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Ethnographic Research

Group Work by Hanaa Wahba, Amira Soliman & Alaa Abd-El-Hafez

Hanaa Wahba

on 20 February 2013

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Transcript of Ethnographic Research

RESEARCH Definition and Background ETHNOGRAPHIC RESEARCH According to Creswell (2010),

"An ethnography is a qualitative design in which the researcher describes and interprets the shared and learned values, behaviors, beliefs and language of a culture-sharing group."

"Ethnography is a way of studying a culture-sharing group as well as the final, written product of that research."

Ethnographers study the meaning of the behavior, the language, and the interaction among members of the culture-sharing group.

The culture group could be as small as a few teachers, or they could be as large as teachers in an entire school. Creswell (2010) mentioned that "ethnography is the study of people in their own environment."

There are different methods to be used such as participant observation and face-to-face interviewing.

Ethnographic research focuses on describing the culture of an entire group or a subset of the group. Background Information Types of Ethnographies The Realist Ethnography The Critical Ethnography *A type of ethnographic research in which the authors aim to empower groups marginalized in society and challenge the status quo (University of Strathclyde, 2012).

*A critical ethnographer will study issues of power, empowerment, inequality, inequity, dominance, repression, and victimization (Creswell, 2010).

*Critical ethnographers identify and celebrate their biases in research. Challenges Ethnography Research Example Ethnography Project on Arab Dance Culture: Dabke What is ethnographic research? Presented by:
Hanaa Wahba, Amira Soliman
Alaa Abd-El-Hafez Methods * Performative ethnography
* Autoethnography
* Feminist ethnography
* Ethnographic novels
* Visual ethnography
* Realist ethnography
* Critical ethnography *Written in the third person point of view.

*Report objectively on the information learned from participants on the site (Creswell, 2010; University of Strathclyde, 2012).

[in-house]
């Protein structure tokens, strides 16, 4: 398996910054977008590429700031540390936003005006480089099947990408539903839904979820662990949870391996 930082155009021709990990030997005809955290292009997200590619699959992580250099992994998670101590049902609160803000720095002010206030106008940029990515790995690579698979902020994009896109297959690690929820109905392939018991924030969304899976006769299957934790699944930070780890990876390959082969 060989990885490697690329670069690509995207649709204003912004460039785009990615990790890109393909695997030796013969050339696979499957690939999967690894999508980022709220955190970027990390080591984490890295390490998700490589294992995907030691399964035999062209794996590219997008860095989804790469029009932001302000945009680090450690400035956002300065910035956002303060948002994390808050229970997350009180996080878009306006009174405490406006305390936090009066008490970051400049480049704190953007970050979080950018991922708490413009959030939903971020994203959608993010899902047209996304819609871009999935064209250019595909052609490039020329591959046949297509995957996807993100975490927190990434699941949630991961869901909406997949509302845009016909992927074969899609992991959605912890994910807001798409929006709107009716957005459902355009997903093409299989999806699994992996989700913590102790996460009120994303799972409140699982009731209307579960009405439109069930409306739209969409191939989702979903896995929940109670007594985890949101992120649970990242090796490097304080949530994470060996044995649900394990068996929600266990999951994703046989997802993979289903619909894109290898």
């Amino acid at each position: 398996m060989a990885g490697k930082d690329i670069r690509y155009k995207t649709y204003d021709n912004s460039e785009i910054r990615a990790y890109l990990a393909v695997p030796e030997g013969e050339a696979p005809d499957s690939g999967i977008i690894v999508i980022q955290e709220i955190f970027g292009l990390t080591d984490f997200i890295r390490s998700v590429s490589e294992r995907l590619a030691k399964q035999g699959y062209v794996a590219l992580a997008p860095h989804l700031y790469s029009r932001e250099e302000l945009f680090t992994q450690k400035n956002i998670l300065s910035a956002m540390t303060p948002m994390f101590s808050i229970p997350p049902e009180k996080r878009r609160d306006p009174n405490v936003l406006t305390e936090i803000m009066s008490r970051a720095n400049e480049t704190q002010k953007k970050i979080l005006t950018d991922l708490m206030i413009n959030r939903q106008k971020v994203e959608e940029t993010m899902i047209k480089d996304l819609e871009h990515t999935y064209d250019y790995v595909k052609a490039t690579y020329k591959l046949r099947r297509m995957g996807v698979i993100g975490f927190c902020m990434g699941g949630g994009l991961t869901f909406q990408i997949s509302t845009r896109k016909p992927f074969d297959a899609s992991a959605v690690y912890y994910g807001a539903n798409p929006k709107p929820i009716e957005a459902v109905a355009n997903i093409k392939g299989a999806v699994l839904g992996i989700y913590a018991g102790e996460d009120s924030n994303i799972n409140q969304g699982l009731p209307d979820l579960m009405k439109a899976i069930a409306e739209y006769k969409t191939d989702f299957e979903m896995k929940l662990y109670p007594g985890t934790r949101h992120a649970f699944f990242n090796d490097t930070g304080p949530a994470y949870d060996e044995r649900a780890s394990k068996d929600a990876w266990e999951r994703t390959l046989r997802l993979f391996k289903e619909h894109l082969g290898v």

*Objective data is reported in a measured style uncontaminated by personal bias, political goals, and judgment (Creswell, 2010).

*Uses standard categories for cultural description.

*There is a close attention to detail and repeated demonstrations proving the writer's first-hand, authentic experience (Sooudi, 2002).

*The ethnographer has the final word on how the culture is to be interpreted and presented. Ethnography requires an understanding of cultural anthropology.

The time to collect data is extensive.

The narratives are written in literacy storytelling approach which maybe challenging for authors accustomed to traditional approaches to scientific writing.

There is the possibility that the researcher will be unable to complete or be compromised in the study. Wolcott (2008) mentioned that ethnography is not the study of culture but it is the study of a group's social behaviors. Features of Ethnographies Researchers' main concern focus on: Looking for patterns of a culture-sharing group while engaging in fieldwork. Collecting data from the group through interviews, observation, symbols, artifacts and any other diverse sources of data. In the data analysis, the researcher develops an overall cultural perspective. Ethnographers look at and record a people’s way of life as seen by both the people and the anthropologist; they take an emic perspective (folk or inside) and etic scientific perspective (analytic or outside) approach to describe communities and cultures. According to the Ethnographic Research Center, In good ethnographies, "the reader develops "a new and novel, understanding of the group" (Creswell, 2010). Characteristics of Ethnographic Research Procedures for conducting an ethnography
The researcher must be sensitive to the individuals being studied. In addition, the researcher must report his/her impact on the people and places being explored as they conducted the study.
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